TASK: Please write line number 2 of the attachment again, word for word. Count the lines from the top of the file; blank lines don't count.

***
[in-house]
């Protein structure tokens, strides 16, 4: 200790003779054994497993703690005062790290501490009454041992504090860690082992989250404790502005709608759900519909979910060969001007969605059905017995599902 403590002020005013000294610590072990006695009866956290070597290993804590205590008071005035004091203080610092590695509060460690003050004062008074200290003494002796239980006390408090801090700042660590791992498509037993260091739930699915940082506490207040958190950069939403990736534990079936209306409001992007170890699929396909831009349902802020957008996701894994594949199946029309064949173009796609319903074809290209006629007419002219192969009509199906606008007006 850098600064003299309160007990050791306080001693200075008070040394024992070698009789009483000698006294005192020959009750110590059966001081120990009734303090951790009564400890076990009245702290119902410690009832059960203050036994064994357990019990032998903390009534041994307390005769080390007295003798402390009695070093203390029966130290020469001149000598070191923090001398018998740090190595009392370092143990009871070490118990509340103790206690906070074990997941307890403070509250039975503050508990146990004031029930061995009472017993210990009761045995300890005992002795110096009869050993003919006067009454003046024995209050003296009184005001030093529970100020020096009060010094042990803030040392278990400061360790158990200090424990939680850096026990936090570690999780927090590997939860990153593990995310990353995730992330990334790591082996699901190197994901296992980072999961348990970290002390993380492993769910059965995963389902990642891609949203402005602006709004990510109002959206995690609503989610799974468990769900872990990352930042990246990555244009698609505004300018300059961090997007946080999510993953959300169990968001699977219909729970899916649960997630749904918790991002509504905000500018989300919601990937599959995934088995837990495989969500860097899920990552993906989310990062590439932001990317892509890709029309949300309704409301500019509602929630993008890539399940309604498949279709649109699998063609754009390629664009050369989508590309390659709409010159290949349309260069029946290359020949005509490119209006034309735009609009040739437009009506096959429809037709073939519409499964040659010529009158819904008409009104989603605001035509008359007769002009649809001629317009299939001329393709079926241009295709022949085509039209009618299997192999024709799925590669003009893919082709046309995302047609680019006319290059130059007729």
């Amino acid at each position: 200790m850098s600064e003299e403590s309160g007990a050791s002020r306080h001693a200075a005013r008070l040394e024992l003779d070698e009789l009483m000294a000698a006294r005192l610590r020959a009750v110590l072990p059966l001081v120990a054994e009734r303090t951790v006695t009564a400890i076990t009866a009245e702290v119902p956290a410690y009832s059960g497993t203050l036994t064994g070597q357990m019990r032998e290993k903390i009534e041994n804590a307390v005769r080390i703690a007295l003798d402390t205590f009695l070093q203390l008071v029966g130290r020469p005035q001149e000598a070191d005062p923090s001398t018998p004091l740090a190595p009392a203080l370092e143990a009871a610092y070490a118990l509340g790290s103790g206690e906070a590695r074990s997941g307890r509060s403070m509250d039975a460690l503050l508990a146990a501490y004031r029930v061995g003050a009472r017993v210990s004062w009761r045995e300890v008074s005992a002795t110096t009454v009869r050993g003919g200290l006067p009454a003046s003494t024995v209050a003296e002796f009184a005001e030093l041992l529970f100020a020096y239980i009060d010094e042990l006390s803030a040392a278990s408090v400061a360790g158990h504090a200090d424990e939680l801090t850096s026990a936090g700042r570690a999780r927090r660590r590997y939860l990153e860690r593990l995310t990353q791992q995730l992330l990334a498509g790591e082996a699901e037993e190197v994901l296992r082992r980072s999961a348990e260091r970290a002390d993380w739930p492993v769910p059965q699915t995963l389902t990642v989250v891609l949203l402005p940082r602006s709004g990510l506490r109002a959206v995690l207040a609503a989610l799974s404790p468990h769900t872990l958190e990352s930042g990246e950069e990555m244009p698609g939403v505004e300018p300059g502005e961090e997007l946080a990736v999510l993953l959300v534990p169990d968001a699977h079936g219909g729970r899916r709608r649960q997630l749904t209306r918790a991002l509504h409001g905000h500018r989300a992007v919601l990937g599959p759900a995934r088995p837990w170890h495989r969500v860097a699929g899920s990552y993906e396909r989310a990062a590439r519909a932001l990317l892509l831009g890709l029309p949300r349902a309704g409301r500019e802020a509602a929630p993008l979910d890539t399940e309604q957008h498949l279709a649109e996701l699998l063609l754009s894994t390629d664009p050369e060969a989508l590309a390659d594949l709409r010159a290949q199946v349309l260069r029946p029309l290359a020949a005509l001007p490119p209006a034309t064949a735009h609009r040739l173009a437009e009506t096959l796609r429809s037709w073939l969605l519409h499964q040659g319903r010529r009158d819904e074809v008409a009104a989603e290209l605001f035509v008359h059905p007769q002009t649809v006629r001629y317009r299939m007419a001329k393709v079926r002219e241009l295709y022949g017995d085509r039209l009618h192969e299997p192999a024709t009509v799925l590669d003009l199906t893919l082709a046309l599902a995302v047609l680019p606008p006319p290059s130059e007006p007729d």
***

């Protein structure tokens, strides 16, 4: 200790003779054994497993703690005062790290501490009454041992504090860690082992989250404790502005709608759900519909979910060969001007969605059905017995599902 403590002020005013000294610590072990006695009866956290070597290993804590205590008071005035004091203080610092590695509060460690003050004062008074200290003494002796239980006390408090801090700042660590791992498509037993260091739930699915940082506490207040958190950069939403990736534990079936209306409001992007170890699929396909831009349902802020957008996701894994594949199946029309064949173009796609319903074809290209006629007419002219192969009509199906606008007006 850098600064003299309160007990050791306080001693200075008070040394024992070698009789009483000698006294005192020959009750110590059966001081120990009734303090951790009564400890076990009245702290119902410690009832059960203050036994064994357990019990032998903390009534041994307390005769080390007295003798402390009695070093203390029966130290020469001149000598070191923090001398018998740090190595009392370092143990009871070490118990509340103790206690906070074990997941307890403070509250039975503050508990146990004031029930061995009472017993210990009761045995300890005992002795110096009869050993003919006067009454003046024995209050003296009184005001030093529970100020020096009060010094042990803030040392278990400061360790158990200090424990939680850096026990936090570690999780927090590997939860990153593990995310990353995730992330990334790591082996699901190197994901296992980072999961348990970290002390993380492993769910059965995963389902990642891609949203402005602006709004990510109002959206995690609503989610799974468990769900872990990352930042990246990555244009698609505004300018300059961090997007946080999510993953959300169990968001699977219909729970899916649960997630749904918790991002509504905000500018989300919601990937599959995934088995837990495989969500860097899920990552993906989310990062590439932001990317892509890709029309949300309704409301500019509602929630993008890539399940309604498949279709649109699998063609754009390629664009050369989508590309390659709409010159290949349309260069029946290359020949005509490119209006034309735009609009040739437009009506096959429809037709073939519409499964040659010529009158819904008409009104989603605001035509008359007769002009649809001629317009299939001329393709079926241009295709022949085509039209009618299997192999024709799925590669003009893919082709046309995302047609680019006319290059130059007729």